To celebrate International Women’s Day, we are sharing stories from some of our female leaders and academics over the next week. Today, Noritta MorseuDiop, a Senior Lecturer in Social Work, reflects on her passion for the community and giving a voice to the voiceless.
When you were younger, what did you want to be when you grew up?
When I was 15, I wanted to become a nun, but my uncle talked me out of it. I also wanted to be a Blue Nurse so I can help people in need.
What’s been your greatest achievement to date?
I would like to think that I have a few great achievements, the first one is Motherhood, and raising four children who are wonderful human beings and completing a PhD in Criminal Justice and Social Work against all odds.
How have you found being a woman, working in your sector?
As a social work practitioner for 29 years, and being a woman working in the school of social work has been both challenging and liberating. In particular, as a First Nations woman, I have been placed in a position where I can bring the true history and the struggles of my people to the forefront and make a change.
Tell us about any female role models in your life?
My female role models have been my grandmother, my elders, my mum, and my aunties, who I call mums. These strong women led by example and kept me on the right path. I am inspired by other strong women such as Maya Angelou, Oprah Winfrey, and Lauren Lake.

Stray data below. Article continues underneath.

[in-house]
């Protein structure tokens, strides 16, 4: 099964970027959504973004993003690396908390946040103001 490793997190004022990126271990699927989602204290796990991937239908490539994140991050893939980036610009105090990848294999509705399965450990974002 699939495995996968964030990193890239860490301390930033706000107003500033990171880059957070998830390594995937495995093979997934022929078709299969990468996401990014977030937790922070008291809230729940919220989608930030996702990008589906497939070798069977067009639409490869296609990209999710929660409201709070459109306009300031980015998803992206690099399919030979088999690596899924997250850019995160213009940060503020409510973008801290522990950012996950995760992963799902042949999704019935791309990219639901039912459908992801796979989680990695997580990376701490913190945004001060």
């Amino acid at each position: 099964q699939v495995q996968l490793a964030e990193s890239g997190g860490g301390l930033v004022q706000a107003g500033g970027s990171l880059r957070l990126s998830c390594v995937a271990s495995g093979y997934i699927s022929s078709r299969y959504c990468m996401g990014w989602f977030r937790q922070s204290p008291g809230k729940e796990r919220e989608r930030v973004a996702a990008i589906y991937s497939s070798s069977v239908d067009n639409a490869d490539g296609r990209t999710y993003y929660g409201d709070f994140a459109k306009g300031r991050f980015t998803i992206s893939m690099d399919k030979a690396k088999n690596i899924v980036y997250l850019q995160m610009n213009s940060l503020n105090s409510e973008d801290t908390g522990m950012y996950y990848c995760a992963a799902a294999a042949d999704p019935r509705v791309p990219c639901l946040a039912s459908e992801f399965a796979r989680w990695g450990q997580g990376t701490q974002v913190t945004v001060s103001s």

What are you ‘choosing to challenge’ on this International Women’s Day?
It is important to challenge the status quo, steer from the path of least resistance. I would like to see the voiceless rise up, have their voices heard and be counted. I would love to see the voices of our women respected. I always believed in the power of women, good women. For example, if there were more women in positions of power, it is my belief that we would create a more peaceful, safer, cleaner and sustainable world. We would ensure that our women and children were safe and free from harm. We would create a caring, sharing society and community, that is my hope.
What do you see as one of the major challenges for the modern woman?
One of the biggest challenges for modern women is to have more equality and autonomy in all aspects of society.
What progress have you seen on women rights?
There is still a long way to go in terms of achieving equality and autonomy for women on all levels. I would like to see more women in decision-making positions where our voices are heard, accepted and respected.
What is your advice to women wanting to pursue their dreams?
I say dream big and never quit, the sky’s the limit, go for it and if you fall down, pick yourself up, shake the dust off and keep going. If you make mistakes, see them as stepping stones and not stumbling blocks, learn from them and keep moving.
What inspired you to start your current career?
The love of my people and community is what inspired and encouraged me to work in this area, as a social worker in the helping profession and as an academic giving a voice to the voiceless.